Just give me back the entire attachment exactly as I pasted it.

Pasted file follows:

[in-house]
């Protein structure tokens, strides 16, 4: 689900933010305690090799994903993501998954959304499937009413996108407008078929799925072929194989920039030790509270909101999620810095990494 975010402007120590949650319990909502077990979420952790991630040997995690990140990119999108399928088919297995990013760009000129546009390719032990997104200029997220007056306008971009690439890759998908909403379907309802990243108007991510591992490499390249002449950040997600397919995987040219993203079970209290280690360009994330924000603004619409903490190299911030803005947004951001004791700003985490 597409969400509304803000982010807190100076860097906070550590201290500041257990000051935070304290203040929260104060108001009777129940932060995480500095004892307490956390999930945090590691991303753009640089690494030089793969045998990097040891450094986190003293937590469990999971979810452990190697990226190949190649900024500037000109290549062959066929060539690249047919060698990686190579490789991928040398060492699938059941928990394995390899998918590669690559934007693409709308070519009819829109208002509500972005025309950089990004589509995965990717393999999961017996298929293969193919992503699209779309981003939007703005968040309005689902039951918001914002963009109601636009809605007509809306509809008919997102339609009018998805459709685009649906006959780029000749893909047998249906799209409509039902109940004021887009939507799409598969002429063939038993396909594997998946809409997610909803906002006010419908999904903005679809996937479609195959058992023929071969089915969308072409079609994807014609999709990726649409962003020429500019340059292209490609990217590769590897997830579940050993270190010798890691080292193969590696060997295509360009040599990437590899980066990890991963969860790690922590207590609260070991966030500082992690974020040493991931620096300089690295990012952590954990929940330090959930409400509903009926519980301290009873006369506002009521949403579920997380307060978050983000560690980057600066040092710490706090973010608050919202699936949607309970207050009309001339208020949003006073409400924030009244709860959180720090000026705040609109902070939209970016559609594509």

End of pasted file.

[in-house]
């Protein structure tokens, strides 16, 4: 689900933010305690090799994903993501998954959304499937009413996108407008078929799925072929194989920039030790509270909101999620810095990494 975010402007120590949650319990909502077990979420952790991630040997995690990140990119999108399928088919297995990013760009000129546009390719032990997104200029997220007056306008971009690439890759998908909403379907309802990243108007991510591992490499390249002449950040997600397919995987040219993203079970209290280690360009994330924000603004619409903490190299911030803005947004951001004791700003985490 597409969400509304803000982010807190100076860097906070550590201290500041257990000051935070304290203040929260104060108001009777129940932060995480500095004892307490956390999930945090590691991303753009640089690494030089793969045998990097040891450094986190003293937590469990999971979810452990190697990226190949190649900024500037000109290549062959066929060539690249047919060698990686190579490789991928040398060492699938059941928990394995390899998918590669690559934007693409709308070519009819829109208002509500972005025309950089990004589509995965990717393999999961017996298929293969193919992503699209779309981003939007703005968040309005689902039951918001914002963009109601636009809605007509809306509809008919997102339609009018998805459709685009649906006959780029000749893909047998249906799209409509039902109940004021887009939507799409598969002429063939038993396909594997998946809409997610909803906002006010419908999904903005679809996937479609195959058992023929071969089915969308072409079609994807014609999709990726649409962003020429500019340059292209490609990217590769590897997830579940050993270190010798890691080292193969590696060997295509360009040599990437590899980066990890991963969860790690922590207590609260070991966030500082992690974020040493991931620096300089690295990012952590954990929940330090959930409400509903009926519980301290009873006369506002009521949403579920997380307060978050983000560690980057600066040092710490706090973010608050919202699936949607309970207050009309001339208020949003006073409400924030009244709860959180720090000026705040609109902070939209970016559609594509």